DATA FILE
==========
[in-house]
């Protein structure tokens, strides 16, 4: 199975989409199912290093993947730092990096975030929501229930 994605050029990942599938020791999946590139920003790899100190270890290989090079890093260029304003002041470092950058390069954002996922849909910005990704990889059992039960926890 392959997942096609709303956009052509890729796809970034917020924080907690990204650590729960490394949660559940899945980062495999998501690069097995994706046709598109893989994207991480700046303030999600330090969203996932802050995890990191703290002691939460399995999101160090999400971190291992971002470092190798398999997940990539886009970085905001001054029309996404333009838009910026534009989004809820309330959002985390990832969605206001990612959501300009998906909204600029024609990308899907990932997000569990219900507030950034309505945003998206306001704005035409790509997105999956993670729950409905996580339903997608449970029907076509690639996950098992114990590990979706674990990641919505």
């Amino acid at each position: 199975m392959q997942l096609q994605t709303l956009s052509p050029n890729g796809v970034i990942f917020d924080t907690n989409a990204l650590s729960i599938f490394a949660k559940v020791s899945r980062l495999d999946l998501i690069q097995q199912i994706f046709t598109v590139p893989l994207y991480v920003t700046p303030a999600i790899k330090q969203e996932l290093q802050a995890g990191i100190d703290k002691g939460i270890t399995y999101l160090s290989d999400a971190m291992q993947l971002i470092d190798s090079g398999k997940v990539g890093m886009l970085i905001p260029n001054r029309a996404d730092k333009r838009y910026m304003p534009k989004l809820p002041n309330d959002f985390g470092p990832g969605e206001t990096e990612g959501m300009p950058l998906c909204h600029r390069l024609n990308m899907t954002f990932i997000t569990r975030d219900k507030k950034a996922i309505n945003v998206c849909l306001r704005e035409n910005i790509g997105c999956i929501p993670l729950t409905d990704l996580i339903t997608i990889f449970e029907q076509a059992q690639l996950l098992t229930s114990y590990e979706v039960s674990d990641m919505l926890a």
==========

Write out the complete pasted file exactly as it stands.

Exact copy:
[in-house]
């Protein structure tokens, strides 16, 4: 199975989409199912290093993947730092990096975030929501229930 994605050029990942599938020791999946590139920003790899100190270890290989090079890093260029304003002041470092950058390069954002996922849909910005990704990889059992039960926890 392959997942096609709303956009052509890729796809970034917020924080907690990204650590729960490394949660559940899945980062495999998501690069097995994706046709598109893989994207991480700046303030999600330090969203996932802050995890990191703290002691939460399995999101160090999400971190291992971002470092190798398999997940990539886009970085905001001054029309996404333009838009910026534009989004809820309330959002985390990832969605206001990612959501300009998906909204600029024609990308899907990932997000569990219900507030950034309505945003998206306001704005035409790509997105999956993670729950409905996580339903997608449970029907076509690639996950098992114990590990979706674990990641919505």
């Amino acid at each position: 199975m392959q997942l096609q994605t709303l956009s052509p050029n890729g796809v970034i990942f917020d924080t907690n989409a990204l650590s729960i599938f490394a949660k559940v020791s899945r980062l495999d999946l998501i690069q097995q199912i994706f046709t598109v590139p893989l994207y991480v920003t700046p303030a999600i790899k330090q969203e996932l290093q802050a995890g990191i100190d703290k002691g939460i270890t399995y999101l160090s290989d999400a971190m291992q993947l971002i470092d190798s090079g398999k997940v990539g890093m886009l970085i905001p260029n001054r029309a996404d730092k333009r838009y910026m304003p534009k989004l809820p002041n309330d959002f985390g470092p990832g969605e206001t990096e990612g959501m300009p950058l998906c909204h600029r390069l024609n990308m899907t954002f990932i997000t569990r975030d219900k507030k950034a996922i309505n945003v998206c849909l306001r704005e035409n910005i790509g997105c999956i929501p993670l729950t409905d990704l996580i339903t997608i990889f449970e029907q076509a059992q690639l996950l098992t229930s114990y590990e979706v039960s674990d990641m919505l926890a």